8.3.2 Additional compliance measures

RFMOs should also develop additional means to promote compliance by their members with adopted conservation and management measures. One fundamental approach that could be better employed is for RFMOs to limit or deny access to the fisheries resources under their purview to fishing vessels of members that do not comply with the measures adopted by the RFMOs, including any obligations to report fisheries data.[121] Another approach, under consideration by CCAMLR and NEAFC, is for all members of RFMOs to deny licenses to fish and port access to any vessels identified by the RFMO as having been involved in IUU fishing, even if the vessels have subsequently been renamed or registered in new States.

RFMOs can encourage the application of consistent penalties imposed on IUU fishers. To this end, Paragraph 21 of the IPOA-IUU calls on each State to:

ensure that sanctions for IUU fishing by vessels and, to the greatest extent possible, nationals under its jurisdiction are of sufficient severity to effectively prevent, deter and eliminate IUU fishing and to deprive offenders of the benefits accruing from such fishing. This may include the adoption of a civil sanction regime based on an administrative penalty scheme. States should ensure the consistent and transparent application of sanctions.
To promote consistency and transparency in the application of sanctions, RFMOs can take steps to urge their members to develop equivalent or standardized penalty schemes. For example, the Convention establishing NPAFC has given that RFMO the authority to "consider and make proposals to the Parties for the enactment of schedules of equivalent penalties for activities contrary to the provisions of this Convention."[122] Another approach is the one adopted by the International Dolphin Conservation Program administered by the IATTC, under which a panel of government, industry and environmental representatives analyse reports of tuna-fishing trips, identify possible infractions, inform the flag State of those identifications and receive from flag States information on actions taken in response.[123] At a minimum, RFMOs can require their members to report on violations committed by their vessels and penalties imposed as a consequence.[124]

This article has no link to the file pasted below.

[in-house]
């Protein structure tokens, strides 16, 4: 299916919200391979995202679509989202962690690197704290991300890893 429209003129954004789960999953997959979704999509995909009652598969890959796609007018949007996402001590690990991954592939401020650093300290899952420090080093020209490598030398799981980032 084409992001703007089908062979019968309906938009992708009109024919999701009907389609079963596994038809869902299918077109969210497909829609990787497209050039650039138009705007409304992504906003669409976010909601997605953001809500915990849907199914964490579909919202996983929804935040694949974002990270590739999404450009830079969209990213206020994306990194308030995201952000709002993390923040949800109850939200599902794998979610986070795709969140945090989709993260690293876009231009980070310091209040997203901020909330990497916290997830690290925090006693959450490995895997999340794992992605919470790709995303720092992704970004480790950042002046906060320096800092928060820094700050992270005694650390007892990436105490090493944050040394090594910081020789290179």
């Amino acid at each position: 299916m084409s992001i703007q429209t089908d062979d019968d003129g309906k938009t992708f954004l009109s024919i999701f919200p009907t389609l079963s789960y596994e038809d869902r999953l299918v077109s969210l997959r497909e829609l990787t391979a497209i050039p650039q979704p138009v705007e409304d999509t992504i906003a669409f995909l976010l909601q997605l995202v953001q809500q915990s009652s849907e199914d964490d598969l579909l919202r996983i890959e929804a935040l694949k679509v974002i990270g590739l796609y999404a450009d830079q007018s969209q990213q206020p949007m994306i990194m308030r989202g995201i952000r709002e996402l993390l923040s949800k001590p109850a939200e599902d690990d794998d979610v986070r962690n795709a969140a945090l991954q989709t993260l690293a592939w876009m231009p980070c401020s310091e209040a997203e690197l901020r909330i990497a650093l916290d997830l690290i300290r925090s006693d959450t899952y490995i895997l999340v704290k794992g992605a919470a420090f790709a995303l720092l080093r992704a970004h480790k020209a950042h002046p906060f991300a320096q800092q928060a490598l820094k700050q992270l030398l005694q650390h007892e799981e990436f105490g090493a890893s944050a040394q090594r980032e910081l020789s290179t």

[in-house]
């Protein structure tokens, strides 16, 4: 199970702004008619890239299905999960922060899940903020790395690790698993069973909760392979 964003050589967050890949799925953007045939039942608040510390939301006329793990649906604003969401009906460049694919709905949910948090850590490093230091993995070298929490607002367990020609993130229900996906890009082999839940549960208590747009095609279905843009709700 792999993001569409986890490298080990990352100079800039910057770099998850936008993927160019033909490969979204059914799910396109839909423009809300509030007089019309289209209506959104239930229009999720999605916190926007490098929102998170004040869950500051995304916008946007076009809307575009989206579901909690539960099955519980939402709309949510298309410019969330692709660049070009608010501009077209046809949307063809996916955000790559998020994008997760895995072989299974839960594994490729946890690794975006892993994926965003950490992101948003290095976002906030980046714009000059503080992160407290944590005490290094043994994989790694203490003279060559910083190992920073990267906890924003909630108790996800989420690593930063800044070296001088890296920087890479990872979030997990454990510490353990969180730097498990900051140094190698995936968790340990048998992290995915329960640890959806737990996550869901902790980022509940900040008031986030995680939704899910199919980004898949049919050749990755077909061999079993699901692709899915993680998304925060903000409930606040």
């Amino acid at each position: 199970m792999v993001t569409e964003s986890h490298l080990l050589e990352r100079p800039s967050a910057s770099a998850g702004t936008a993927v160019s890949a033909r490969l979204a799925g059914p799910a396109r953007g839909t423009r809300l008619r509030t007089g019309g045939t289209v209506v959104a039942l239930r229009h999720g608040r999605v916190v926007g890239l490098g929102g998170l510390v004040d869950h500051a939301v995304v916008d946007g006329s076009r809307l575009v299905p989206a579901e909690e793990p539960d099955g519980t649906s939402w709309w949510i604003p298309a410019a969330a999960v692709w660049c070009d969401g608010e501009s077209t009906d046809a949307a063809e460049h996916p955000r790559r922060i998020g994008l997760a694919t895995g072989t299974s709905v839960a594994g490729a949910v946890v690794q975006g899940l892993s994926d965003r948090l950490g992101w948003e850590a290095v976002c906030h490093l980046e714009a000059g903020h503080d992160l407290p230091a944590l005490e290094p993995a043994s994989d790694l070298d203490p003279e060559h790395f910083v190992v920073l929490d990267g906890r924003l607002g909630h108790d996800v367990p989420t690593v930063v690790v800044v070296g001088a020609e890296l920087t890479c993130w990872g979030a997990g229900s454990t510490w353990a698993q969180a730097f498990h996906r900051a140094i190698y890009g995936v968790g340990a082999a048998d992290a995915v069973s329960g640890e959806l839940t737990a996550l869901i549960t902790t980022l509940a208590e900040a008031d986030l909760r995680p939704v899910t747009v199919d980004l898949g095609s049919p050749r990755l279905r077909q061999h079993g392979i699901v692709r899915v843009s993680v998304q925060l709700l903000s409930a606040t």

8.3.3 Better collection and exchange of information

RFMOs can be focal points for the collection and dissemination of a wide variety of information relating to IUU fishing. To fulfil this role, however, members of RFMOs must reliably provide information to the RFMOs not only on their own vessels, but also on vessels of other States that fish in waters under their jurisdiction and that use their ports. Members of RFMOs must also be willing to provide appropriate market data to RFMOs, including information on fishery imports and exports. In this regard, Paragraph 80.3 of the IPOA-IUU recognizes that RFMOs should develop and implement "comprehensive arrangements for mandatory reporting."

Paragraph 80.4 of the IPOA-IUU calls on States to establish and cooperate in the exchange of information on vessels engaged in or supporting IUU fishing. RFMOs can serve as hubs for sharing of this information as well. For example, RFMOs can develop lists of vessels that are believed to have engaged in IUU fishing, as well as lists of all vessels fishing in areas under their respective purviews. RFMOs can also develop databases of information concerning fishing violations and prosecutions. The FFA, for example, maintains a database on vessels that have violated the fisheries laws of its members. It might be possible for RFMOs to make such databases generally available to flag States in order for them to know whether a particular vessel seeking registration or a license to fish has previously engaged in IUU fishing.[125]

8.3.4 Improved monitoring, control and surveillance

The collection and dissemination of information described above should also extend to "real time" situations involving possible IUU fishing. In this connection, paragraph 80.7 of the IPOA-IUU encourages:

development of MCS, including... real time catch and vessel monitoring systems, other new technologies, monitoring of landings, port control, and inspections and regulation of transshipment, as appropriate.
To succeed in implementing this provision, States will need to coordinate their activities through RFMOs to a greater extent than they have done so to date. One model of strong cooperation in MCS efforts is provided by the North Pacific Anadromous Fish Commission (NPAFC), whose members coordinate closely in taking action against vessels that may be fishing for salmon and other anadromous stocks on the high seas of the North Pacific Ocean.[126]